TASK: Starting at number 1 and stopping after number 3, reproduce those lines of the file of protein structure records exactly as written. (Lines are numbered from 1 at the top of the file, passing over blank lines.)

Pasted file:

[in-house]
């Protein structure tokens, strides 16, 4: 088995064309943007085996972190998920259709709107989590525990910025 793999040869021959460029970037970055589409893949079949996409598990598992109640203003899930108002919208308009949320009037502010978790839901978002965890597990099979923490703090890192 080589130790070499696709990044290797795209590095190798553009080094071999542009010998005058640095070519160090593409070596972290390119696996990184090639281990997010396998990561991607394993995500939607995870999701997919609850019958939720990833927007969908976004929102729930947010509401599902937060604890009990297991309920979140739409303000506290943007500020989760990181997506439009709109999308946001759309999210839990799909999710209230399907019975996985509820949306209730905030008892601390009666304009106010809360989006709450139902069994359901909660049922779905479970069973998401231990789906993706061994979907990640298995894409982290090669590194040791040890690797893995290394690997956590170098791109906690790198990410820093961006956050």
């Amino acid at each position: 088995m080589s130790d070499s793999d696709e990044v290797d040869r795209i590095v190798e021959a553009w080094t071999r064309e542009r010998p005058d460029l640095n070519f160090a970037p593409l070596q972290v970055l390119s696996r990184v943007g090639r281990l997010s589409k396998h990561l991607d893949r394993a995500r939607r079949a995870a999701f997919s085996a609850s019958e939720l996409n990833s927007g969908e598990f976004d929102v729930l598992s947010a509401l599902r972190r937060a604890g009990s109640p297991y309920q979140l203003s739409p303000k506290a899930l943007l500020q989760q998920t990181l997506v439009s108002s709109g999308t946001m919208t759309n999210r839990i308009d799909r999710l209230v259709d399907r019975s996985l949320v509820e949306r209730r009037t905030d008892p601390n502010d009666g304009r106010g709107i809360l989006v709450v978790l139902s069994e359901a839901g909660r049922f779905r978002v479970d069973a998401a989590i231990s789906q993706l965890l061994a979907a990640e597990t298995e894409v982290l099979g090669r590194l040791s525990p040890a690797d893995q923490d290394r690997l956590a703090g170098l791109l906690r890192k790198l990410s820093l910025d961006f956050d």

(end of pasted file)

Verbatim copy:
[in-house]
């Protein structure tokens, strides 16, 4: 088995064309943007085996972190998920259709709107989590525990910025 793999040869021959460029970037970055589409893949079949996409598990598992109640203003899930108002919208308009949320009037502010978790839901978002965890597990099979923490703090890192 080589130790070499696709990044290797795209590095190798553009080094071999542009010998005058640095070519160090593409070596972290390119696996990184090639281990997010396998990561991607394993995500939607995870999701997919609850019958939720990833927007969908976004929102729930947010509401599902937060604890009990297991309920979140739409303000506290943007500020989760990181997506439009709109999308946001759309999210839990799909999710209230399907019975996985509820949306209730905030008892601390009666304009106010809360989006709450139902069994359901909660049922779905479970069973998401231990789906993706061994979907990640298995894409982290090669590194040791040890690797893995290394690997956590170098791109906690790198990410820093961006956050």
């Amino acid at each position: 088995m080589s130790d070499s793999d696709e990044v290797d040869r795209i590095v190798e021959a553009w080094t071999r064309e542009r010998p005058d460029l640095n070519f160090a970037p593409l070596q972290v970055l390119s696996r990184v943007g090639r281990l997010s589409k396998h990561l991607d893949r394993a995500r939607r079949a995870a999701f997919s085996a609850s019958e939720l996409n990833s927007g969908e598990f976004d929102v729930l598992s947010a509401l599902r972190r937060a604890g009990s109640p297991y309920q979140l203003s739409p303000k506290a899930l943007l500020q989760q998920t990181l997506v439009s108002s709109g999308t946001m919208t759309n999210r839990i308009d799909r999710l209230v259709d399907r019975s996985l949320v509820e949306r209730r009037t905030d008892p601390n502010d009666g304009r106010g709107i809360l989006v709450v978790l139902s069994e359901a839901g909660r049922f779905r978002v479970d069973a998401a989590i231990s789906q993706l965890l061994a979907a990640e597990t298995e894409v982290l099979g090669r590194l040791s525990p040890a690797d893995q923490d290394r690997l956590a703090g170098l791109l906690r890192k790198l990410s820093l910025d961006f956050d």